Ultimately, I am much more likely to express all the emotions I feel, and those around me have come to learn to deal with it. I am not pulling punches anymore. Somehow our culture has to learn a better way to deal with grief, or we are going to have countless groups of people suffering in silence until something ultimately explodes. And why has grief become the equivalent of religion--"you can believe in something, but for heaven's sake do not share it!"
Moving back to the article, how do we teach dealing with grief better? How do we mourn with those that mourn? Why is it that we expect people to come back "all better?" Why do we think everything should be fine after a few months? Do we reinstate the rituals of before? Allow there to be public mourning? How would you solve this problem? There has to be a better way to teach future generations, so they do not have to shatter and slowly come back together like I did.
I have a lot of other feelings on the subject, but I don't want to bog this down too much by preaching from my pulpit of healthy grieving. Do you have any thoughts?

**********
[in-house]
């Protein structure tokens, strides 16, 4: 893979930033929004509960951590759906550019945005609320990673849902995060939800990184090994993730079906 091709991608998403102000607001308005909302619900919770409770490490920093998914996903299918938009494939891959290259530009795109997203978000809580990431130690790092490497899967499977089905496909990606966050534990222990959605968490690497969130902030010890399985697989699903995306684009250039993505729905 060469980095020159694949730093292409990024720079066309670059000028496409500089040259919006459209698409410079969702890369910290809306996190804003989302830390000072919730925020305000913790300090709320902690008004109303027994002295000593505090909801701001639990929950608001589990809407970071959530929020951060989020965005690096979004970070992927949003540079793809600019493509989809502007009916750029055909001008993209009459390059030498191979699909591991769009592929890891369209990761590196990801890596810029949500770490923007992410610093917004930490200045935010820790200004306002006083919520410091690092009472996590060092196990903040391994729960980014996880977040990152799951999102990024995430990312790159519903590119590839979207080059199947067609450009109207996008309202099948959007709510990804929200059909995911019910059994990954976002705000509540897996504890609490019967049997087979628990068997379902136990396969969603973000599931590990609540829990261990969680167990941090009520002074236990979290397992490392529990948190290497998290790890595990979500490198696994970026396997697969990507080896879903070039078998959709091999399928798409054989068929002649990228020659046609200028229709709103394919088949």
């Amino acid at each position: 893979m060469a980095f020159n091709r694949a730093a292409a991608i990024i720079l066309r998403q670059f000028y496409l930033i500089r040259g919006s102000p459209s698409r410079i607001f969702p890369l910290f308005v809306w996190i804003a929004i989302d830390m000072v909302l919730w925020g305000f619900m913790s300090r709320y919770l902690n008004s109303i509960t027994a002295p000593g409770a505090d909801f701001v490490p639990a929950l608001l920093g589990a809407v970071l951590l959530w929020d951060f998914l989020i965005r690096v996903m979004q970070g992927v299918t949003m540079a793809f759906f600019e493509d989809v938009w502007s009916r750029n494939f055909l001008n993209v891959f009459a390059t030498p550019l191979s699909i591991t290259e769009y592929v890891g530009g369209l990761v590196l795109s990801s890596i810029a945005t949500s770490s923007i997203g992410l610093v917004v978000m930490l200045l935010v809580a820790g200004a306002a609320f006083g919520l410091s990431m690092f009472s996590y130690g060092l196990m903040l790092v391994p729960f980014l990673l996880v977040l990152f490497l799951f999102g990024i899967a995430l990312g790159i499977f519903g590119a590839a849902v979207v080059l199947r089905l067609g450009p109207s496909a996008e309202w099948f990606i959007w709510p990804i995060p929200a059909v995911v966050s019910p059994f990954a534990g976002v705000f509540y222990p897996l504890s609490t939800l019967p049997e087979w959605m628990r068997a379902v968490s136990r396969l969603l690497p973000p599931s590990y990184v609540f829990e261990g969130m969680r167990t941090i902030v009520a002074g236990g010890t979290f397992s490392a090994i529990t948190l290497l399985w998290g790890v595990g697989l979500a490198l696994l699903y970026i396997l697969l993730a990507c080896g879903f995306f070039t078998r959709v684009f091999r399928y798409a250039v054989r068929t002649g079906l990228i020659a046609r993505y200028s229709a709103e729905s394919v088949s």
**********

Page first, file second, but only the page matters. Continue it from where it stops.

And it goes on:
To commemorate yesterday, I was going to write a different post, but someone else beat me to it. I'll let her speak for me: Thanks, Ruby.
Friday, March 27, 2009
I have read a couple of places where people have rationalized a definition of Post-sub-script, but that seems like it is reaching. The indefinable "they" then go on to say that the next PS would be PPPS, so I am not sure I buy it.
It is like fingernails on a chalkboard to me, like people who say/write Sister-in-laws instead of Sisters-in-law. But I learned long ago that you come across as condescending and pedantic by trying to correct people's grammar, so I keep my mouth shut even though my head is screaming "my barbaric YAWP!" Sometimes I even have to grit my teeth.